A survey by the Federation of Small Businesses (FSB) has revealed that smaller UK firms are spending about 12 days each year doing their taxes – an administrative burden that costs a total of half a billion pounds.
According to the FSB national chairman John Allan, this is hindering their efforts to expand and grow, and a simpler system is needed.
"Small firms are losing a serious amount of time completing these forms and it is tantamount to money down the drain as they could spend that time growing their business," he said.
"The economy is just starting to pick up and it is the UK's army of small firms that will drive the growth and create jobs."
The complexity of the tax system has long caused problems for both sole traders and incorporated businesses, he said, due partly to the way tax status has been defined in the UK.
"Creating one new tax system, and removing the choices, will make it simpler. It will free up time for businesses; it will give them the time to grow and contribute further to the prosperity of UK plc," Allan said.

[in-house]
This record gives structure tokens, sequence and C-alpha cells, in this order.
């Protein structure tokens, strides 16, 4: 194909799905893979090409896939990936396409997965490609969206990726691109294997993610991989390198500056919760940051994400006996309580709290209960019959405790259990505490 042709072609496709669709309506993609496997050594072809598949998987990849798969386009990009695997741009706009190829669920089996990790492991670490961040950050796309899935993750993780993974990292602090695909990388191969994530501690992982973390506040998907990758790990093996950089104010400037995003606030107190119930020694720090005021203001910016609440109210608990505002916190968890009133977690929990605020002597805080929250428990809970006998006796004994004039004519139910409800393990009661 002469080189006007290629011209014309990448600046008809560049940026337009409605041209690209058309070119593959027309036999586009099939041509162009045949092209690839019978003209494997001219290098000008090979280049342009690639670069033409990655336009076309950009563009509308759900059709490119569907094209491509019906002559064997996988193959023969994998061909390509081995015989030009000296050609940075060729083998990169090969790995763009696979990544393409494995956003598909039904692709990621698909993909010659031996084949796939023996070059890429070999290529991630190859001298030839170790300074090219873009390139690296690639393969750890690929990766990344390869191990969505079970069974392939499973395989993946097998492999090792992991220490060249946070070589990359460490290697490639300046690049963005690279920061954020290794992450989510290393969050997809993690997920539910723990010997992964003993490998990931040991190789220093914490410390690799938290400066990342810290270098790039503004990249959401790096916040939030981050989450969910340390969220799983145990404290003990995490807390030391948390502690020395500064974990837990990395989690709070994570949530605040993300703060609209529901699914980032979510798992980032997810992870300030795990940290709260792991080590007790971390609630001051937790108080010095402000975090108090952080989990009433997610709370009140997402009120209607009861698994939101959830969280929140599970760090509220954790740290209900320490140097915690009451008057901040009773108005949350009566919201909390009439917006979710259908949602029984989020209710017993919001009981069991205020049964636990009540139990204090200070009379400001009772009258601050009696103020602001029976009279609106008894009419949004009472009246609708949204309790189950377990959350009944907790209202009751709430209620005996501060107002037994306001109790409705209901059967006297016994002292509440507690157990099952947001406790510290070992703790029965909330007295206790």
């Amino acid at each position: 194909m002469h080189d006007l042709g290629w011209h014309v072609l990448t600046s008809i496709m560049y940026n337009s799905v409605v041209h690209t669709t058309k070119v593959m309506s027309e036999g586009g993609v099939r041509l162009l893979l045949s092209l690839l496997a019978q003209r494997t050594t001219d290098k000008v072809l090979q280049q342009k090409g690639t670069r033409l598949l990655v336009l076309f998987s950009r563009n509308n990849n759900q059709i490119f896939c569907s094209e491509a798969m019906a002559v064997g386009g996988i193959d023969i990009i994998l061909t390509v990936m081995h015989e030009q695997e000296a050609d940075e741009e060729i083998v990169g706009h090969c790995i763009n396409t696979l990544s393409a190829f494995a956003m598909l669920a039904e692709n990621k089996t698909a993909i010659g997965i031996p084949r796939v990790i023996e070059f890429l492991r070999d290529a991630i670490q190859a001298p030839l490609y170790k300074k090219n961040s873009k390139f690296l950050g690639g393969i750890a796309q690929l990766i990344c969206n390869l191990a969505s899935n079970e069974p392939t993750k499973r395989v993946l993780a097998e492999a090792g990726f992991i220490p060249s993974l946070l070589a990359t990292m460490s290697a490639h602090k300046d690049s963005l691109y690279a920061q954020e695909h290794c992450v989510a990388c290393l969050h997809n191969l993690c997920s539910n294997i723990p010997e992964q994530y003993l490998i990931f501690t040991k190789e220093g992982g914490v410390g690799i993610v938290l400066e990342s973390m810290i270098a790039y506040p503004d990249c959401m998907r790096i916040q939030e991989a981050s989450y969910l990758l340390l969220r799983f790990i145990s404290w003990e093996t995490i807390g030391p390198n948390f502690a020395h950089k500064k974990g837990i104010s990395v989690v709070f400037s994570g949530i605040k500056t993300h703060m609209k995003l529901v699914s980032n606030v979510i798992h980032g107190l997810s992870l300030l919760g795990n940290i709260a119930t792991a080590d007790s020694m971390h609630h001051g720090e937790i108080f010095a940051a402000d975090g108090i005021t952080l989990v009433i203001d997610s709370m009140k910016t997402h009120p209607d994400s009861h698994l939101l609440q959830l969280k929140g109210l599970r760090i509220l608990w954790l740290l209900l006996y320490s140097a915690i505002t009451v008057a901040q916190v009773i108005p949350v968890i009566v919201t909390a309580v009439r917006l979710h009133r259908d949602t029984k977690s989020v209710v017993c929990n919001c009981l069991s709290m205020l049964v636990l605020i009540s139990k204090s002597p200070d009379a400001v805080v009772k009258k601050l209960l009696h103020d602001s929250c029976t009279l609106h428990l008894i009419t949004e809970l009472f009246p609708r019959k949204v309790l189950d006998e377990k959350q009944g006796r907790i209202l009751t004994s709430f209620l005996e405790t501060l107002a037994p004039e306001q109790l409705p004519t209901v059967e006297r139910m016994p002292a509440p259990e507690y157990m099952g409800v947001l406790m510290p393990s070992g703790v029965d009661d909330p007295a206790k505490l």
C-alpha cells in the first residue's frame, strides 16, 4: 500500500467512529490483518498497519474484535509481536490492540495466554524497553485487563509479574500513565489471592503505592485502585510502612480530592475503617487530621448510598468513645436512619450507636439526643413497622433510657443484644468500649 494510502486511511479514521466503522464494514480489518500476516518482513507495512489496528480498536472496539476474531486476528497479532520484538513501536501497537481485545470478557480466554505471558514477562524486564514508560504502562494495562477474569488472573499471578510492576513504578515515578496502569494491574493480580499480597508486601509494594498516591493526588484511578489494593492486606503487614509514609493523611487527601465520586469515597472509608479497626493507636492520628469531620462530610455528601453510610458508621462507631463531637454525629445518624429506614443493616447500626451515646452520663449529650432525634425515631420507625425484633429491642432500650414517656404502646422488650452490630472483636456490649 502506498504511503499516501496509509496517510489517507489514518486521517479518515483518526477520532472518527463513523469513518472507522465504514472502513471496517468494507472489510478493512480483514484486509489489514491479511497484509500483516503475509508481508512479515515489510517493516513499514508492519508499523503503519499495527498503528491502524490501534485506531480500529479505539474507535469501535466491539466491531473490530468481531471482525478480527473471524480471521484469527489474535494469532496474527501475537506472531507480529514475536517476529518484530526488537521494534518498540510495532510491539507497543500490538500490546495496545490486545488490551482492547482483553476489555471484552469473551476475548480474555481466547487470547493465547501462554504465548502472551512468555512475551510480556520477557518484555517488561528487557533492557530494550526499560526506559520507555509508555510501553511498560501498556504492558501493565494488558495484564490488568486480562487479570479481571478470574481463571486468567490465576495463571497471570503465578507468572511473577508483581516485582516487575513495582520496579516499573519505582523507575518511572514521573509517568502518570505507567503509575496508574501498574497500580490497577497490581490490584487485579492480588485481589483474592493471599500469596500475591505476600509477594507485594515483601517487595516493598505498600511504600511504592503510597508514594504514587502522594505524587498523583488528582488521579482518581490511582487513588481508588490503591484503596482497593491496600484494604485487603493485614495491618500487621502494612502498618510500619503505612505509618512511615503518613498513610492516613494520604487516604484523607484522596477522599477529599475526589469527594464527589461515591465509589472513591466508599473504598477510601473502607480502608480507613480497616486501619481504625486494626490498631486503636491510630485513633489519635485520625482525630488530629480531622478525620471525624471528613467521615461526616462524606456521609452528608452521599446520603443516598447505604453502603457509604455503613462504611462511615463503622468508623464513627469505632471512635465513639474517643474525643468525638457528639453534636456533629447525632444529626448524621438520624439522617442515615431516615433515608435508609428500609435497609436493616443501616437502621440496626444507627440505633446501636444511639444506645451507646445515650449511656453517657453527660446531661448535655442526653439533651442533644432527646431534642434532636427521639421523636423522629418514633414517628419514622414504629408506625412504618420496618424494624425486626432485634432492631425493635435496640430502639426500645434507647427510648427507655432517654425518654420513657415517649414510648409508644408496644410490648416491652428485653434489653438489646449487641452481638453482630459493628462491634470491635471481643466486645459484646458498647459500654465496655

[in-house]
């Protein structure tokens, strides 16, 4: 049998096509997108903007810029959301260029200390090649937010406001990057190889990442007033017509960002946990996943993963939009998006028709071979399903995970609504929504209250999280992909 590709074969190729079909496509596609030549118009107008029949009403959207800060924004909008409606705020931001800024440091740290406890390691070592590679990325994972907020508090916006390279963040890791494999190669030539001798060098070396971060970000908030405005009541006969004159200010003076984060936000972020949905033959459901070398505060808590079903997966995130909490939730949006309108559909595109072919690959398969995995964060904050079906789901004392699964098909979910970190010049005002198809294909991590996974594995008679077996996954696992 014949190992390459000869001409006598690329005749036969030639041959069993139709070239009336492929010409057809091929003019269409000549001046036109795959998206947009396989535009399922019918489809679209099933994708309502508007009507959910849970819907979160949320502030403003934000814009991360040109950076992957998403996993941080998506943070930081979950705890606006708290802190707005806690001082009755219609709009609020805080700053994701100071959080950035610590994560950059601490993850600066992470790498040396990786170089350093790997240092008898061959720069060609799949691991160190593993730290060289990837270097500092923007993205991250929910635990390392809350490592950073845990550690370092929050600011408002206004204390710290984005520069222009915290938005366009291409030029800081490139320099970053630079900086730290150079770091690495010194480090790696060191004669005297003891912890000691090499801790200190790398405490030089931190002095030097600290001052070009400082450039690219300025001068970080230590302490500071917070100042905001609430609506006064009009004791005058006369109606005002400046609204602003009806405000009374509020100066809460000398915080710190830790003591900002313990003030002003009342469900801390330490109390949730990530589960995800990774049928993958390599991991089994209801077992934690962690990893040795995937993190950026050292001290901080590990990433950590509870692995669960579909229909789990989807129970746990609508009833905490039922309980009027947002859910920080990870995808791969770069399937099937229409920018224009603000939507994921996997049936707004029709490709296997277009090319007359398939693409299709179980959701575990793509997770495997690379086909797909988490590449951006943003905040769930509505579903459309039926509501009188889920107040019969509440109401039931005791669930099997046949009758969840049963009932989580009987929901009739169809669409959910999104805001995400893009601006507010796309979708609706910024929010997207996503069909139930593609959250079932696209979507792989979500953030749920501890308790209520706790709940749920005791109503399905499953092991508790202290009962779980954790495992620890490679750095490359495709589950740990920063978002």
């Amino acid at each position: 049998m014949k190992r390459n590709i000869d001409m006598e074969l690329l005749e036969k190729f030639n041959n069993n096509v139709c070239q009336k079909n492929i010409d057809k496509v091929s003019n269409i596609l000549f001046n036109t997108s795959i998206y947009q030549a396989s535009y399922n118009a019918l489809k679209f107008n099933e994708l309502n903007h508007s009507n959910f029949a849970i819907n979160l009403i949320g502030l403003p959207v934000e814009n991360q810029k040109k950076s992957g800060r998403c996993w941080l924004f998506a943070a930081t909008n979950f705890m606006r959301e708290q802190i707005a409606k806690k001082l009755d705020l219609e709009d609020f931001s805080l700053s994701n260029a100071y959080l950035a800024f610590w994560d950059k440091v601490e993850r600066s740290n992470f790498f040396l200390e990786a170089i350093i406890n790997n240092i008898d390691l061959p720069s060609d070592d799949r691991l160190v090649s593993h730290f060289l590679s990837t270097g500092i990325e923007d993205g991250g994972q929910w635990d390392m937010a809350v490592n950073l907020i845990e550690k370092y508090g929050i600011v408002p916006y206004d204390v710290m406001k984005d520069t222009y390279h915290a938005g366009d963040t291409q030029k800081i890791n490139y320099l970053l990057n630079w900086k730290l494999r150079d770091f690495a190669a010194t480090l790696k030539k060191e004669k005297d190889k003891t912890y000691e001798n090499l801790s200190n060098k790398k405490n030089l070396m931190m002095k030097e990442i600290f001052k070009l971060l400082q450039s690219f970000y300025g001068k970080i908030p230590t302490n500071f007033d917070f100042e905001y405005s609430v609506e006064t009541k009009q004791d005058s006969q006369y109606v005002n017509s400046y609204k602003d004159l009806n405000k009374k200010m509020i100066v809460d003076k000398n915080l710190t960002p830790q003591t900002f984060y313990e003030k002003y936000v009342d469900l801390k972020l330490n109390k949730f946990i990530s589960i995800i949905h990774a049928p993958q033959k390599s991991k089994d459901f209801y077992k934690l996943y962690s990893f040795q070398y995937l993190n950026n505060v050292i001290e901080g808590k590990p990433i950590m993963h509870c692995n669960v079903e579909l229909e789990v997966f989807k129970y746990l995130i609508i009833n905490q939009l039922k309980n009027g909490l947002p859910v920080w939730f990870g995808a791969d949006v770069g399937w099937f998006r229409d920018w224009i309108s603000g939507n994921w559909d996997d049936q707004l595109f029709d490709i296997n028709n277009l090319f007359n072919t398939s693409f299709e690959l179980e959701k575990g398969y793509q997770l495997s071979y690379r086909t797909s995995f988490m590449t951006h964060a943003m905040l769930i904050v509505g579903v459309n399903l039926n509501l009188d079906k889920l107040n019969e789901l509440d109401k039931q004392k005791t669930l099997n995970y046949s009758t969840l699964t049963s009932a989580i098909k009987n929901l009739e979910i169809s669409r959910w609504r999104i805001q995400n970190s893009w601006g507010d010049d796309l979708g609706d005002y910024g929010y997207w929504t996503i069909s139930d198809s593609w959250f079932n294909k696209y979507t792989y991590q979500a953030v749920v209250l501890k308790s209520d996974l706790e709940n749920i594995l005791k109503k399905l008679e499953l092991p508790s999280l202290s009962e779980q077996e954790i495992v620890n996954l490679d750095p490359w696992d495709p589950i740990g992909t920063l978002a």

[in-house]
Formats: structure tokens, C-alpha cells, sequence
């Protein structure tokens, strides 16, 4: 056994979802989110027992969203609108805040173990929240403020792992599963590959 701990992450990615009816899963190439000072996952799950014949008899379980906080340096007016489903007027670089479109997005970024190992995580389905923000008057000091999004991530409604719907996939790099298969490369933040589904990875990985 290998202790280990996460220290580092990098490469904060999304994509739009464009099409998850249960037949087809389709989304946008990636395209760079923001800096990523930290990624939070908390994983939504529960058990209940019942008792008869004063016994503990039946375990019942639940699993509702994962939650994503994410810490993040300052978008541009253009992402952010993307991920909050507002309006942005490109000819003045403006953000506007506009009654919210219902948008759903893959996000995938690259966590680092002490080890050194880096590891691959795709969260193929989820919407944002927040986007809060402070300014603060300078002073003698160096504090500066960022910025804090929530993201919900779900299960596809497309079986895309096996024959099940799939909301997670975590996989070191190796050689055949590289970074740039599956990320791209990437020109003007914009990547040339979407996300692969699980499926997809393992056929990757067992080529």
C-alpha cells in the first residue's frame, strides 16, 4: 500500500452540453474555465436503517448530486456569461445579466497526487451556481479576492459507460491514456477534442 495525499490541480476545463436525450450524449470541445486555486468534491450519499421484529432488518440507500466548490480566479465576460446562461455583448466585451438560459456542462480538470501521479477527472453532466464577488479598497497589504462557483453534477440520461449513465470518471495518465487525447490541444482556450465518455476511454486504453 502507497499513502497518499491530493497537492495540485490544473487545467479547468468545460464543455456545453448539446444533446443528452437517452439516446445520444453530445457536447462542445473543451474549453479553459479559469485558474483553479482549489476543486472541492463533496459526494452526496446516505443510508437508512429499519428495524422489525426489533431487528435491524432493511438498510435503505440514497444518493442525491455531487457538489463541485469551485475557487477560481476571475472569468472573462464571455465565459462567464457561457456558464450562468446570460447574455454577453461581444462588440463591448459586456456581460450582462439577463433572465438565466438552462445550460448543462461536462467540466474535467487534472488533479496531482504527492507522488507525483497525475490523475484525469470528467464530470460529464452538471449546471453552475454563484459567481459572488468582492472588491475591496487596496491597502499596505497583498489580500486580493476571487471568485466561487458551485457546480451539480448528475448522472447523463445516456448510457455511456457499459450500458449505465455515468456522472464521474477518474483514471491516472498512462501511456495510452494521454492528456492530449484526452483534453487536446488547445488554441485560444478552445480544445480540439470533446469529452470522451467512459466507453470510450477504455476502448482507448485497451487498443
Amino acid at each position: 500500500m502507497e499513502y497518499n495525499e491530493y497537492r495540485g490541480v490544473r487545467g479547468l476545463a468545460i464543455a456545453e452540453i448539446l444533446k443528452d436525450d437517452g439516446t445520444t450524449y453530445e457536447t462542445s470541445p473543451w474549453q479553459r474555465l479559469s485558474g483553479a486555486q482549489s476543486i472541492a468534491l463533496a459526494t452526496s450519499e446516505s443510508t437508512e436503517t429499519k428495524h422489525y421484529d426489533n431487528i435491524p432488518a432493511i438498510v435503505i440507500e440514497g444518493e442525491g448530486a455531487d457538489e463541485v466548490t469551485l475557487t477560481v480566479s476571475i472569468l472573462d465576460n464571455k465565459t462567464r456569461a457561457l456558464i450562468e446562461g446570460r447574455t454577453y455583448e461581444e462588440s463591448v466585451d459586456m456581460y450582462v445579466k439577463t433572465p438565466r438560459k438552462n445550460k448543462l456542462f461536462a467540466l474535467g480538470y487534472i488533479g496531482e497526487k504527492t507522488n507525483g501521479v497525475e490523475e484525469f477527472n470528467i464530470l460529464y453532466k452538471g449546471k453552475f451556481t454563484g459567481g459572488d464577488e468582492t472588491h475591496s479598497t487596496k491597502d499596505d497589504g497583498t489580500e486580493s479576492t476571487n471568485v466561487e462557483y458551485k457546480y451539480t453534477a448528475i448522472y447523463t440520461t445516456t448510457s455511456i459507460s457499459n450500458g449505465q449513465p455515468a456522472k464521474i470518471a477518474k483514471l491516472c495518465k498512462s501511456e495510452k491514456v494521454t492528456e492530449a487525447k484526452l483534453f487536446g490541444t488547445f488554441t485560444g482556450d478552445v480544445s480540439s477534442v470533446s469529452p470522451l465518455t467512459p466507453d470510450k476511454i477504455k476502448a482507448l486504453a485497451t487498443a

The online survey canvassed the views of 2,198 FSB members between 9 and 20 September. Half of respondents said they spend two to eight hours a month doing taxation forms.
Another 11 per cent spend two to six days each month, the FSB said in a statement.
About three quarters of respondents said they also spent up to £5,000 –on top of their tax bill – paying accountants and other professionals, as well as buying software to help them keep up to date with their obligations, it said.
The FSB – which has about 200,000 fee-paying members across the UK with fewer than 250 staff – has estimated that two thirds of the SMBs surveyed believe their tax obligations cost them £3,651 each year.
Almost a third indicated, further, that cashflow problems had caused delays in paying their taxes. One in five said that understanding what is required is difficult, and payment dates are confusing as well.
The FSB is calling for the government and the Office of Tax Simplification to extend the cash-based accounting system, creating an enterprise tax system for businesses turning over at least £79,000 per annum that matches the lower corporation-tax band of £300,000.
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